Hurricane Taming: One More Reason To Love Offshore Wind Power

Nobody does more provocative, headline-grabbing renewable energy research than Stanford civil and environmental engineering professor Mark Jacobson. Last week, it was how your state can get to 100% renewables.  Now it’s how offshore wind turbines can “tame hurricanes.”

Jacobson, in a paper published today in Nature Climate Change [PDF], isn’t suggesting that offshore turbines be deployed specifically for this purpose. Rather, his point seems to be that when assessing the cost of offshore wind power, in addition to the climate and health benefits the technology yields, the turbines’ ability to reduce the risk of catastrophic hurricanes ought to be taken into account.

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The Anholt offshore wind farm (image via Siemens)

It’s just one more thing that, when the whole picture is viewed, makes seemingly expensive offshore wind power less expensive than seemingly cheap conventional power. From the paper:

Including hurricane damage avoidance, reduced pollution, health, and climate costs, but not including tax credits or subsidies, gives the net cost of offshore wind as ~4-8.5¢kWh, which compares with ~10¢kWh for new fossil fuel generation. The health and climate benefits significantly reduce wind’s net cost, and hurricane protection adds a smaller benefit (~10% for New Orleans), but at no additional cost. In sum, large arrays of offshore wind turbines seem to diminish hurricane risk cost-effectively while reducing air pollution and global warming and providing energy supply at a lower net cost than conventional fuels.

We are talking about a lot of offshore wine power here – 300-plus gigawatts of installed capacity, five times current U.S.  onshore wind capacity (we don’t have any offshore wind, though projects are inching along). But running simulations based on the Katrina and Sandy experiences, Jacobson concluded that placing turbines “immediately upstream of a city or along and expanse of coastline” could reduce peak wind speeds by up to 92 mph and the storm surge by 79 percent.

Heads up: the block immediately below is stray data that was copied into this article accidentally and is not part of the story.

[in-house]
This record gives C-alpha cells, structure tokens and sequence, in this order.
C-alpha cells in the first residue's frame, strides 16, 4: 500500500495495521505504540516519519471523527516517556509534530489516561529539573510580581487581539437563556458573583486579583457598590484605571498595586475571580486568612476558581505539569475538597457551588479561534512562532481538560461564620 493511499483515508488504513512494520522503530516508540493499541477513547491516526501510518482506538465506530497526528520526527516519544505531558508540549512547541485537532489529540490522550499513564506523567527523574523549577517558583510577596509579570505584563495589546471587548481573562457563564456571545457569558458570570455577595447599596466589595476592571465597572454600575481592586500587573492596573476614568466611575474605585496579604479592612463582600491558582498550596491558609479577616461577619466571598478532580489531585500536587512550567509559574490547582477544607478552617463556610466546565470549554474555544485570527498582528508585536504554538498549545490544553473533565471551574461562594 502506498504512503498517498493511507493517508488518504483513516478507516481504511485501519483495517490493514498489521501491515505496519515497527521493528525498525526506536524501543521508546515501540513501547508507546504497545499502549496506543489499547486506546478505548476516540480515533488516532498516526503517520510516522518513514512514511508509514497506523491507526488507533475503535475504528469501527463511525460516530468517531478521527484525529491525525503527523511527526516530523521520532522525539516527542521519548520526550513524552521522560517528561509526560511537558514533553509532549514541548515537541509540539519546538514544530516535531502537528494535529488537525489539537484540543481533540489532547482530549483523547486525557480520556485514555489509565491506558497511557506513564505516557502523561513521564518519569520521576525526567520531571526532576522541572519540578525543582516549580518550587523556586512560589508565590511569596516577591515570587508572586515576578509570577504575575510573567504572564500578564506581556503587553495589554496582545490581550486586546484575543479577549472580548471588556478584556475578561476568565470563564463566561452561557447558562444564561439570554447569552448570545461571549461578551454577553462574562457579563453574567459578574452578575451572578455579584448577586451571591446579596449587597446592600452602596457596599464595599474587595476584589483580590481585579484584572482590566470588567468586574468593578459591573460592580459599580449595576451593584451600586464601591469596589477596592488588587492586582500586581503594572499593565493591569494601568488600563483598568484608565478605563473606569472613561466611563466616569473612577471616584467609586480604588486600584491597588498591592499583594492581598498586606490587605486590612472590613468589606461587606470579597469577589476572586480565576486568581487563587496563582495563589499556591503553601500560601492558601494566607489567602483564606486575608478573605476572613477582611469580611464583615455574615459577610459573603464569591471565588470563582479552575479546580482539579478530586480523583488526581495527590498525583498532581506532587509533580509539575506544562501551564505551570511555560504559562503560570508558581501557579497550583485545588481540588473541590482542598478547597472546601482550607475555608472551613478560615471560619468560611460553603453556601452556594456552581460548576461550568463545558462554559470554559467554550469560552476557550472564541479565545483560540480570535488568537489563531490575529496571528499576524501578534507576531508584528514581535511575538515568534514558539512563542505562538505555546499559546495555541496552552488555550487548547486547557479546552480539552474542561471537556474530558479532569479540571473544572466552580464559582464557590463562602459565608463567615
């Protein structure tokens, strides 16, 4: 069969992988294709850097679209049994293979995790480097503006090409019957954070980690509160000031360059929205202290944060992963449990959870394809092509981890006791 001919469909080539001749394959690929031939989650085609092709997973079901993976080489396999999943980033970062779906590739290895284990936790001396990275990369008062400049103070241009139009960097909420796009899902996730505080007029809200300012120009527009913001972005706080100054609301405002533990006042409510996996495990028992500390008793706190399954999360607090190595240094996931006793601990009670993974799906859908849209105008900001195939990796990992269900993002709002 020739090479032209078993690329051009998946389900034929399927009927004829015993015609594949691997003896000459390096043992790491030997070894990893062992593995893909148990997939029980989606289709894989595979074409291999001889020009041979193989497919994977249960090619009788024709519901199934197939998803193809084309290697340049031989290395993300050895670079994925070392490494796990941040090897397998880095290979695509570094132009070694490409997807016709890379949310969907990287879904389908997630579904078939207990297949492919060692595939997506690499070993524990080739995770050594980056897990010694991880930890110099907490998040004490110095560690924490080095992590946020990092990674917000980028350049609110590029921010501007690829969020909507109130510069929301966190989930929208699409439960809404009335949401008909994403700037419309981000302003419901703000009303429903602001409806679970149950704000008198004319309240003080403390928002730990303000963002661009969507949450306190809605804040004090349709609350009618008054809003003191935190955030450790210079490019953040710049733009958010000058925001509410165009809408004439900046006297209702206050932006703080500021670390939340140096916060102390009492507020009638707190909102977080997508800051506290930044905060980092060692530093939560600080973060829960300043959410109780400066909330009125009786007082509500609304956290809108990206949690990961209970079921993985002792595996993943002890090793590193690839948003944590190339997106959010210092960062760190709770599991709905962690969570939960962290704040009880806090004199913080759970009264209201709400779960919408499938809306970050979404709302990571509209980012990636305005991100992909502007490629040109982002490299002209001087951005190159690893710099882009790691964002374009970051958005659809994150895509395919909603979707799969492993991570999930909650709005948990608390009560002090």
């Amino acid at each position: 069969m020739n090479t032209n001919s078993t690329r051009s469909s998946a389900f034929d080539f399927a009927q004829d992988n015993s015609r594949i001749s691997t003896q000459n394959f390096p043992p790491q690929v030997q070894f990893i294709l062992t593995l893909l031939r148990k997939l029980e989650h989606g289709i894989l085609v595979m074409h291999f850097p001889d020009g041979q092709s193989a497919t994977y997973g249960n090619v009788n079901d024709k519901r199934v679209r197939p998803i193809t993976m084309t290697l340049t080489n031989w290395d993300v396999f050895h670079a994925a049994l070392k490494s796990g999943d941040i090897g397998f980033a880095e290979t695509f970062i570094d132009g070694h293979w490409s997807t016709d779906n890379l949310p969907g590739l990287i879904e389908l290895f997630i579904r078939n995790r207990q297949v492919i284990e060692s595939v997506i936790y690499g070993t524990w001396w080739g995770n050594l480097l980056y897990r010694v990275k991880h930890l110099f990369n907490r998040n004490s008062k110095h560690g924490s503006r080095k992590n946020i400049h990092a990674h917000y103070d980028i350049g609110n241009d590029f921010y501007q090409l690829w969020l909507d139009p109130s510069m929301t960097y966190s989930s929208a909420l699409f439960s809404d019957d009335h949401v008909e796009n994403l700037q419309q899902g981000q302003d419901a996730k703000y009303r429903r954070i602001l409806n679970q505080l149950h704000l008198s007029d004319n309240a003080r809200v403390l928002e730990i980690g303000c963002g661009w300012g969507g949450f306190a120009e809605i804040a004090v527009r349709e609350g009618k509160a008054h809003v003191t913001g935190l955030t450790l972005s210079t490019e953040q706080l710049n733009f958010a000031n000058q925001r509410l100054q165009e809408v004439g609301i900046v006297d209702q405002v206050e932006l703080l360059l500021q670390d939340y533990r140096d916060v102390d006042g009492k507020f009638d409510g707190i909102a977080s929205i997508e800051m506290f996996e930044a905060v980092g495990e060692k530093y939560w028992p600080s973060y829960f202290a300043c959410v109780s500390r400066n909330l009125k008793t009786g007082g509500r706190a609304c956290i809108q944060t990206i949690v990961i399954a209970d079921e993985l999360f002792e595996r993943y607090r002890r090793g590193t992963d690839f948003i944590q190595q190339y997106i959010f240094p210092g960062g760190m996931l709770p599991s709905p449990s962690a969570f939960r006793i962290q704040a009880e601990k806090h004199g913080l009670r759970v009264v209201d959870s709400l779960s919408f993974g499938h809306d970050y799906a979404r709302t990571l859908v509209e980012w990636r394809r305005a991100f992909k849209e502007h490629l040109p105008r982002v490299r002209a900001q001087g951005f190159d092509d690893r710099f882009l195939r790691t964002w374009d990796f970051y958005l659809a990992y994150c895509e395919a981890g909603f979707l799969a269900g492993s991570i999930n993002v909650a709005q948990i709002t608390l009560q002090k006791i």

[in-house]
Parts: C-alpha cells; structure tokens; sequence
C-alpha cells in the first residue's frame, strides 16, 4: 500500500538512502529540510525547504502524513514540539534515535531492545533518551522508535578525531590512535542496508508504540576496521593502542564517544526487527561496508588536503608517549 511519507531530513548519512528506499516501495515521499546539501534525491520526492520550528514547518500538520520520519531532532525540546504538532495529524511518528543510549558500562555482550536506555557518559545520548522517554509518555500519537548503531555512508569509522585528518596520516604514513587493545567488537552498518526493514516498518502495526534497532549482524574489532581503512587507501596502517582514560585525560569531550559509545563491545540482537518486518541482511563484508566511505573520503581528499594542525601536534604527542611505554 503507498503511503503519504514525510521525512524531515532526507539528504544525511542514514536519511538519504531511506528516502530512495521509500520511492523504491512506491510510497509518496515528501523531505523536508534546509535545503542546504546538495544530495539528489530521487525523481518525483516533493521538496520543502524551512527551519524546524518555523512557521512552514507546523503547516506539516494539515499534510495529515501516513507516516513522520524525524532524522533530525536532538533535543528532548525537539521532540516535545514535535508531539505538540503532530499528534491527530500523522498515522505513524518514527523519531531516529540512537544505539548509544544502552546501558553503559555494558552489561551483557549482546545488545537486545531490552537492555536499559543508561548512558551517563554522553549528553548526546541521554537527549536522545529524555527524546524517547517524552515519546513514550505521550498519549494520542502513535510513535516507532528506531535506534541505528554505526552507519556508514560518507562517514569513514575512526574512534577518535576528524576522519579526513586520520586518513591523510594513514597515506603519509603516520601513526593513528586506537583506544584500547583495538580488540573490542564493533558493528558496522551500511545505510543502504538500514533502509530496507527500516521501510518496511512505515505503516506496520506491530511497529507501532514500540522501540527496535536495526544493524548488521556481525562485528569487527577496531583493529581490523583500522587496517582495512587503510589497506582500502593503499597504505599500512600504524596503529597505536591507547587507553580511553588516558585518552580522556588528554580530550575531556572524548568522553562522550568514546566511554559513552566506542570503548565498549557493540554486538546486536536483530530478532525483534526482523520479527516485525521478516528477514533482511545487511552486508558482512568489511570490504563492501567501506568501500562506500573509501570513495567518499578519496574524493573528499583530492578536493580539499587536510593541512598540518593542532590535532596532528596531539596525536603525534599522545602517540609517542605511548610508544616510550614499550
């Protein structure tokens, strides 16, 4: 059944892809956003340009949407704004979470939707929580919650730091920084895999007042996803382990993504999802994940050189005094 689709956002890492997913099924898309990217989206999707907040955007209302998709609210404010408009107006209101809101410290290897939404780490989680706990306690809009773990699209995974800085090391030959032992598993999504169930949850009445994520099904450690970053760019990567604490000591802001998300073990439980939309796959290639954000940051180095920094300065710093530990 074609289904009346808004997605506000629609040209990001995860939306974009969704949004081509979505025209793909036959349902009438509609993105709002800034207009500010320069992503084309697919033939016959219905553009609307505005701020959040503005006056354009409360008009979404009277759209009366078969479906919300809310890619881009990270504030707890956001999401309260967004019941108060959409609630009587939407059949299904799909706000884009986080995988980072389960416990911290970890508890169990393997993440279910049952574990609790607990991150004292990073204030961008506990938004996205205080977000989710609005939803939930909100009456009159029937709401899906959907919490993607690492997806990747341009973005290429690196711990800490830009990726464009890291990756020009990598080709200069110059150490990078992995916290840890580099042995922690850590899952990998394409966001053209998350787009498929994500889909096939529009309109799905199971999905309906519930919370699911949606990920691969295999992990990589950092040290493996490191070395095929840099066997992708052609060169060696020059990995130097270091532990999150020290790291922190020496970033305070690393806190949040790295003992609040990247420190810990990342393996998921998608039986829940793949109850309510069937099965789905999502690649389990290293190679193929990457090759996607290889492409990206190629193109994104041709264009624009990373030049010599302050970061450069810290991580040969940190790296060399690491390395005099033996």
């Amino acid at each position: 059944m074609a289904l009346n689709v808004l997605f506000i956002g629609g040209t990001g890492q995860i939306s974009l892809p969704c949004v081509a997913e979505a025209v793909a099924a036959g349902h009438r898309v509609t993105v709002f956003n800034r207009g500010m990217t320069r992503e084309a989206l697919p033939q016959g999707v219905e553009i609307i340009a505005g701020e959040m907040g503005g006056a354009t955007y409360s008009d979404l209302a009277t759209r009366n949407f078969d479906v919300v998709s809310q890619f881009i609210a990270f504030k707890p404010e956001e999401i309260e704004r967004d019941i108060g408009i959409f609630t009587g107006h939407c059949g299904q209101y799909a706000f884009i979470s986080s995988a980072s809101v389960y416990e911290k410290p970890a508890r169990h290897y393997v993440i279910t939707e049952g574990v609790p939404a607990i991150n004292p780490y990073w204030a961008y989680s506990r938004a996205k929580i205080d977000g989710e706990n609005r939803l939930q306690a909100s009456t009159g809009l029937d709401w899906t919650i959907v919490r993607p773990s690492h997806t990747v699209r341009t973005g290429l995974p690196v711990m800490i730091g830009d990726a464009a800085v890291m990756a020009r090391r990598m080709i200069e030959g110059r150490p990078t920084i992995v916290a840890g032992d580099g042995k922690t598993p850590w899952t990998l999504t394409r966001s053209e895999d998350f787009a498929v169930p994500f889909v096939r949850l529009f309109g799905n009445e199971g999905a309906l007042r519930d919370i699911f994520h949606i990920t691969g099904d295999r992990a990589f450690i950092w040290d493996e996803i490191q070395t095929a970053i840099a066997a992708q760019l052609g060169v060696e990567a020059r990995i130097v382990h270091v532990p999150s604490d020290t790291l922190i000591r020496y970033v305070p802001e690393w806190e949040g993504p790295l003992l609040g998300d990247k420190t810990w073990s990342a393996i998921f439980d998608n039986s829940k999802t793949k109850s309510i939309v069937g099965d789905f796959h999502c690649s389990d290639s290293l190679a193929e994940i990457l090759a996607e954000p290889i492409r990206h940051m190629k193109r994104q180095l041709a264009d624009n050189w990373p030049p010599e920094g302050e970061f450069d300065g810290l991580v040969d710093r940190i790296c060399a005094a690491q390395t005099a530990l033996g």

Based on all this, Jacobson says that turbines could be the cost-effective way to reduce storm risk, compared to, for instance, sea walls. “Turbines pay for themselves from the sale of electricity they produce and other non-market benefits, but sea walls have no other function than to reduce storm surge (they do not even reduce damaging hurricane wind speeds), so society bears their full cost,” wrote Jacobson and co-authors Christina Archer and Willett Kempton.

But wouldn’t the turbines get torn to shreds – we have seen turbines damaged by storms, after all. But those are relatively isolated turbines, Jacobson et al. argue. “The reduction in wind speed due to large arrays increases the probability of survival of even present turbine designs,” they say.

Note: Mark Jacobson had previewed this paper in December at the American Geophysical Union fall meeting. See the story from that meeting by Climate Central’s Bobby Magill for more on the concept.

Pete Danko is a writer and editor based in Portland, Oregon. His work has appeared in Breaking Energy, National Geographic's Energy Blog, The New York Times, San Francisco Chronicle and elsewhere.